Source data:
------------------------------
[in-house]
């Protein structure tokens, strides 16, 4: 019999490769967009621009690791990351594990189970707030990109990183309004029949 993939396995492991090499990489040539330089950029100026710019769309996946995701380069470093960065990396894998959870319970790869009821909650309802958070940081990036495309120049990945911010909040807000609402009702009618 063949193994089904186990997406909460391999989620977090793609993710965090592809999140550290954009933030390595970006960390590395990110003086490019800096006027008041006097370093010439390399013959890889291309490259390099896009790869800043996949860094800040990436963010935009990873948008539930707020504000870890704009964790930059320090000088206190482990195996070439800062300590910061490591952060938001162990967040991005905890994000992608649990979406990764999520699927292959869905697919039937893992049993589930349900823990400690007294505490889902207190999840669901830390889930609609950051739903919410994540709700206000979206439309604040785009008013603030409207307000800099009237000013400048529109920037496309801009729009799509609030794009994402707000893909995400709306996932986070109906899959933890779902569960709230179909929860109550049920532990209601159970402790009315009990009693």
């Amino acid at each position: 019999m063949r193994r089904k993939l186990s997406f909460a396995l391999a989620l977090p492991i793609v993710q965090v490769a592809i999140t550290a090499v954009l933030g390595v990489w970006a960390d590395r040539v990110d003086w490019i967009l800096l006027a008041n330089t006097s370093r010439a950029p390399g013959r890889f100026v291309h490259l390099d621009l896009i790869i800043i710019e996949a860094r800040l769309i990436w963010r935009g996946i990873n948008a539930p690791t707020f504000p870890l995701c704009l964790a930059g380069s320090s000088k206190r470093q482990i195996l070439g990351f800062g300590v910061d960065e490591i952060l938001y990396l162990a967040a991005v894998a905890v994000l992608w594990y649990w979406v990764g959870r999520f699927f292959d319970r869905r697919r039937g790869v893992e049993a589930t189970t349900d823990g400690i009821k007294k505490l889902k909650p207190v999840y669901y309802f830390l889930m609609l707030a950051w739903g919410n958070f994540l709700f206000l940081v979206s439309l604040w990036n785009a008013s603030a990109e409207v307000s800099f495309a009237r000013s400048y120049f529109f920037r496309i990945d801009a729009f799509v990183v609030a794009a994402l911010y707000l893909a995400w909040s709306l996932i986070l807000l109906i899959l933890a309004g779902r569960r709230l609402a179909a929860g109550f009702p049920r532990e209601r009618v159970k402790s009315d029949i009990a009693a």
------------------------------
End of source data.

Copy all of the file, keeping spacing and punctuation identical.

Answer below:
[in-house]
């Protein structure tokens, strides 16, 4: 019999490769967009621009690791990351594990189970707030990109990183309004029949 993939396995492991090499990489040539330089950029100026710019769309996946995701380069470093960065990396894998959870319970790869009821909650309802958070940081990036495309120049990945911010909040807000609402009702009618 063949193994089904186990997406909460391999989620977090793609993710965090592809999140550290954009933030390595970006960390590395990110003086490019800096006027008041006097370093010439390399013959890889291309490259390099896009790869800043996949860094800040990436963010935009990873948008539930707020504000870890704009964790930059320090000088206190482990195996070439800062300590910061490591952060938001162990967040991005905890994000992608649990979406990764999520699927292959869905697919039937893992049993589930349900823990400690007294505490889902207190999840669901830390889930609609950051739903919410994540709700206000979206439309604040785009008013603030409207307000800099009237000013400048529109920037496309801009729009799509609030794009994402707000893909995400709306996932986070109906899959933890779902569960709230179909929860109550049920532990209601159970402790009315009990009693």
């Amino acid at each position: 019999m063949r193994r089904k993939l186990s997406f909460a396995l391999a989620l977090p492991i793609v993710q965090v490769a592809i999140t550290a090499v954009l933030g390595v990489w970006a960390d590395r040539v990110d003086w490019i967009l800096l006027a008041n330089t006097s370093r010439a950029p390399g013959r890889f100026v291309h490259l390099d621009l896009i790869i800043i710019e996949a860094r800040l769309i990436w963010r935009g996946i990873n948008a539930p690791t707020f504000p870890l995701c704009l964790a930059g380069s320090s000088k206190r470093q482990i195996l070439g990351f800062g300590v910061d960065e490591i952060l938001y990396l162990a967040a991005v894998a905890v994000l992608w594990y649990w979406v990764g959870r999520f699927f292959d319970r869905r697919r039937g790869v893992e049993a589930t189970t349900d823990g400690i009821k007294k505490l889902k909650p207190v999840y669901y309802f830390l889930m609609l707030a950051w739903g919410n958070f994540l709700f206000l940081v979206s439309l604040w990036n785009a008013s603030a990109e409207v307000s800099f495309a009237r000013s400048y120049f529109f920037r496309i990945d801009a729009f799509v990183v609030a794009a994402l911010y707000l893909a995400w909040s709306l996932i986070l807000l109906i899959l933890a309004g779902r569960r709230l609402a179909a929860g109550f009702p049920r532990e209601r009618v159970k402790s009315d029949i009990a009693a």